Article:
SEOUL: The woman at the center of the snowballing political scandal engulfing President Park Geun-Hye has been put under emergency detention after prosecutors said she was “unstable” and a flight risk.
Choi Soon-Sil, who faces allegations of fraud and meddling in state affairs over her decades-long friendship with Park, was grilled for hours Monday after she returned to the country and handed herself in following mass street protests.
“There is a possibility of Choi trying to destroy evidence as she is denying all the allegations,” a prosecution official told the Yonhap news agency, explaining the decision to hold her for 48 hours.
“She has fled overseas in the past, and she doesn’t have a permanent address in this country, making her a flight risk.
“She is also in an extremely unstable psychological state,” the official added.
The media has portrayed the 60-year-old Choi as a Rasputin-like figure, who wielded an unhealthy influence over Park and interfered in government policy despite holding no official post and having no security clearance.
She flew back to Seoul Sunday from Germany and was mobbed by hundreds of journalists and angry protesters waving placards demanding her arrest.
Dressed from head to toe in black, Choi lost her hat, sunglasses and one Prada shoe as she struggled through the scrum to the Seoul District Prosecutor’s Office Monday.
“Please forgive me. I have committed a deadly sin,” Choi said after she made it inside the building, Yonhap reported.
After a night in detention, she was escorted back to the prosecutors’ office early Tuesday wearing prison uniform for another round of questioning—which could last for days, Yonhap said.
Prosecutors have to decide whether to seek a warrant to formally arrest Choi before the emergency detention period expires.
‘Help Choi die’
Park and Choi have been close friends for 40 years. The precise nature of that friendship lies at the heart of the scandal which has triggered a media frenzy in South Korea, with lurid reports of religious cults and shamanistic rituals.
Choi is the daughter of late shadowy religious leader Choi Tae-Min, who was married six times, had multiple pseudonyms and set up his own cult-like group known as the Church of Eternal Life.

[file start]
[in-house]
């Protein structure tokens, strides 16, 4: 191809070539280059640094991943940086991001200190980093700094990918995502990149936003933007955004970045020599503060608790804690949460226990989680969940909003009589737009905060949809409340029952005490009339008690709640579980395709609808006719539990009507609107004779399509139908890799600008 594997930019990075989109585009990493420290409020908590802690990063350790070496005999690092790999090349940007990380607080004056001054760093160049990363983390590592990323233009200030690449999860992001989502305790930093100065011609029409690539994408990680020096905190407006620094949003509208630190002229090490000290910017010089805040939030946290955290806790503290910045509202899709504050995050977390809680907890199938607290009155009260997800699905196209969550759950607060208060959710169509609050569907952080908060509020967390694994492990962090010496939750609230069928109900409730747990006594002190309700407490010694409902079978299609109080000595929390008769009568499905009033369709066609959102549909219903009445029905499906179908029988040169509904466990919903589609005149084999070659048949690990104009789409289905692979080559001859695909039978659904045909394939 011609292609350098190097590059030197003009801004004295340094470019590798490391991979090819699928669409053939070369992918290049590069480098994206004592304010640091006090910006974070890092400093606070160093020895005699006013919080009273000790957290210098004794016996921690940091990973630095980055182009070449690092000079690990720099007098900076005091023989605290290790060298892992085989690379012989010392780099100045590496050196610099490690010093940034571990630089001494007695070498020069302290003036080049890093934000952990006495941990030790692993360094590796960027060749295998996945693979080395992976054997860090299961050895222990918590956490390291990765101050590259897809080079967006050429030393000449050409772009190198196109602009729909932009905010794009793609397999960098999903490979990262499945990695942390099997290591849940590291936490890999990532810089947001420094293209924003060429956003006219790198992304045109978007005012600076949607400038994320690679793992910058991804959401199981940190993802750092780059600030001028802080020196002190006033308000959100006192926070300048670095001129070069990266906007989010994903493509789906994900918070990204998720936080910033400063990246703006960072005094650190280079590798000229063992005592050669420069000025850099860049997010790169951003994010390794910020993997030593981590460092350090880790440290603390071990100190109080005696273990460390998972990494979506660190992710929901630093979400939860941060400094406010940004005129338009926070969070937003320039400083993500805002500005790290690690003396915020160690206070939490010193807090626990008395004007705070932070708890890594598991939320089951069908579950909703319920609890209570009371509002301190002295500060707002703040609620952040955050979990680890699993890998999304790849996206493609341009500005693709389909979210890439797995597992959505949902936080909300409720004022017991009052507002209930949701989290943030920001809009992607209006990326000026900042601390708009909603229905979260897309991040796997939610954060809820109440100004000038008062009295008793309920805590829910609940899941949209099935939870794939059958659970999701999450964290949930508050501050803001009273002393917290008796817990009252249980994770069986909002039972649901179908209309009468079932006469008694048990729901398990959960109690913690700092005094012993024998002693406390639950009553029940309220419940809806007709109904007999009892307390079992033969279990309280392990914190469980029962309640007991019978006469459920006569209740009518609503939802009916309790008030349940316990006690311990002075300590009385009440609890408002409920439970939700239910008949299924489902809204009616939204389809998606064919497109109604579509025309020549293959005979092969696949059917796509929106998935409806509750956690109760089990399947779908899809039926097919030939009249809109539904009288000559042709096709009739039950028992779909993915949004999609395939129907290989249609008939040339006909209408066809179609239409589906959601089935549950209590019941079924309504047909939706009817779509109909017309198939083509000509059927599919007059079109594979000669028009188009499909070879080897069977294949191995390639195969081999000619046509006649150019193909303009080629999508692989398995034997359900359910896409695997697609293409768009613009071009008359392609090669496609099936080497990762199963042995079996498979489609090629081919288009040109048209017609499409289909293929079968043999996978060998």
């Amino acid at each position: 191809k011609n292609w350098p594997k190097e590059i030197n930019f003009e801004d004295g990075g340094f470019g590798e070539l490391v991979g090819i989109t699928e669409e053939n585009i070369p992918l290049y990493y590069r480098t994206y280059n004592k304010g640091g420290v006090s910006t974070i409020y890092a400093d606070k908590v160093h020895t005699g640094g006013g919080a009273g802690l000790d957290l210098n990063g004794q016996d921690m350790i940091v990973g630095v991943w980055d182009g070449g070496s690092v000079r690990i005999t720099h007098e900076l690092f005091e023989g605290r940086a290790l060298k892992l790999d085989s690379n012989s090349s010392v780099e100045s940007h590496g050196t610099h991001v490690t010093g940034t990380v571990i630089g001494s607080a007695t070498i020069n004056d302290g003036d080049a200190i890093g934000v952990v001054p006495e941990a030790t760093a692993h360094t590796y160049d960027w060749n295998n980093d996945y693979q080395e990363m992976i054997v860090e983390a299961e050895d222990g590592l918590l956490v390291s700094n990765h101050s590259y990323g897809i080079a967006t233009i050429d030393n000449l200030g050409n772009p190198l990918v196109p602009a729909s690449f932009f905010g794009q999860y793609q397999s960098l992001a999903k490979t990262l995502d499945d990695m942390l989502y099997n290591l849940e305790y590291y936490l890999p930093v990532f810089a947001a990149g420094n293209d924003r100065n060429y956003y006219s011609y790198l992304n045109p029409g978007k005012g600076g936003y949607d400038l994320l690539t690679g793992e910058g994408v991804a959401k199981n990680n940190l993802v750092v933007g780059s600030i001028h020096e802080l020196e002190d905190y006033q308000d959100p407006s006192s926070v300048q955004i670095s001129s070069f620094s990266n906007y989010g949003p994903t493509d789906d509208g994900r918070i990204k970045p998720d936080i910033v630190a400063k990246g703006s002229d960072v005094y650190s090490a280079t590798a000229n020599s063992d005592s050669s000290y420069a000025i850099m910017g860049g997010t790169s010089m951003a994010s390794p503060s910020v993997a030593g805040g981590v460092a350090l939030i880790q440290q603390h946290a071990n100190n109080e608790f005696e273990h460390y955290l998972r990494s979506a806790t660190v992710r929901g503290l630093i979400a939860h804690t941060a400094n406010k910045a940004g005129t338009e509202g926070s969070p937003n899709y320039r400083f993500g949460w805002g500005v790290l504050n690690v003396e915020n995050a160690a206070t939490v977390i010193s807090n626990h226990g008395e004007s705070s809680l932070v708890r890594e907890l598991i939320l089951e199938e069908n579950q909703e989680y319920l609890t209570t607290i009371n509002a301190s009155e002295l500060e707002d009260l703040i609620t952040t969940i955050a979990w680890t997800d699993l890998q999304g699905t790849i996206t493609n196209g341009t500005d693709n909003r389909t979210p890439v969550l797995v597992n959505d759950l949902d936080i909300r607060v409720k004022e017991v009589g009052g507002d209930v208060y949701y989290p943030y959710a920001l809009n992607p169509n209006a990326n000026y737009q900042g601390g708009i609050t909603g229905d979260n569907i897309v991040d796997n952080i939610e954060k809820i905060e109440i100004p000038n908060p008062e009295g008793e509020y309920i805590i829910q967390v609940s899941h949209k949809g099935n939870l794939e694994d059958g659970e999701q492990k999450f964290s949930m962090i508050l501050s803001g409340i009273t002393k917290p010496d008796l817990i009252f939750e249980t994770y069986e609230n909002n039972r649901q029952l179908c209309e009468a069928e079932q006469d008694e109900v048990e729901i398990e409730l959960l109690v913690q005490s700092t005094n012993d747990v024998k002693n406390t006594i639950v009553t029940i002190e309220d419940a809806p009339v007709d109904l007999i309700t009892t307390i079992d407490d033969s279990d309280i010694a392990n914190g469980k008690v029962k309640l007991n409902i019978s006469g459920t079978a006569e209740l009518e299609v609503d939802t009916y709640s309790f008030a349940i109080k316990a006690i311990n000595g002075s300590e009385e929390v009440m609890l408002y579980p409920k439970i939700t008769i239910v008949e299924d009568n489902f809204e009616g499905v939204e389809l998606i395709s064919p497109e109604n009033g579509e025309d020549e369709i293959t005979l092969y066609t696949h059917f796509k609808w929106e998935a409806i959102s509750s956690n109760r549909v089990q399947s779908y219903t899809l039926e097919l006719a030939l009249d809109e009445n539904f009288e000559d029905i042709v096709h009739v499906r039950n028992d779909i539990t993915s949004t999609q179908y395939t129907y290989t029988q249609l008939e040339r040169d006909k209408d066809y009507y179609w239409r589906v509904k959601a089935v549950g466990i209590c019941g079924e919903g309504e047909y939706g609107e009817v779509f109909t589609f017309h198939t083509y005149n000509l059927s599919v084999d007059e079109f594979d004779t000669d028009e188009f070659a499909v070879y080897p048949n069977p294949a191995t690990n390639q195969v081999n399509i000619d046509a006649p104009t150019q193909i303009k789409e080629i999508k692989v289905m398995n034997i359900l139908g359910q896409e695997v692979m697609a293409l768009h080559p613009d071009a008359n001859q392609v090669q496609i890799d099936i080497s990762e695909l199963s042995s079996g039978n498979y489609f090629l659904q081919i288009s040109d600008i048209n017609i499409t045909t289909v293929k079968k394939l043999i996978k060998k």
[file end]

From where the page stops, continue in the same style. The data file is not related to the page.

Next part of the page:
He befriended a traumatized Park after the 1974 assassination of her mother—whom he said had appeared to him in a dream—becoming a mentor to Park, who subsequently formed a close bond with his daughter.
Suggestions that Choi vetted presidential speeches and was given access to classified documents have exposed Park to public anger and ridicule and, with just over a year left in office, pushed her approval ratings off a cliff.
According to a survey published Tuesday, Park’s approval rating was 9.2 percent, with 67 percent of voters saying she should step down.
Choi has also been accused of using her relationship with the president to coerce corporate donations to two non-profit foundations, and then siphon off funds for personal use.
Park issued a public apology last week, acknowledging seeking limited advice from Choi on her speeches.
But it did little to assuage public outrage, with mass street protests erupting in Seoul and other cities to demand Park’s resignation.
On Tuesday, a man rammed an excavator into a key building belonging to South Korea’s prosecution service in Seoul.
The 45-year-old was detained and later told police interrogators that he had carried out the attack in a bid “to help Choi die as she said she committed a deadly sin”, according to Yonhap.
The Hankyoreh newspaper reported Tuesday that Choi had been a frequent visitor to the presidential Blue House since Park took office in 2013—something Park’s administration has staunchly denied.
Park carried out a partial reshuffle of her key aides Sunday and is considering calls from to form a neutral multi-party cabinet to restore public trust.
Analysts say the scandal could paralyze Park’s administration, underlining her lame-duck status ahead of presidential elections in December next year. AFP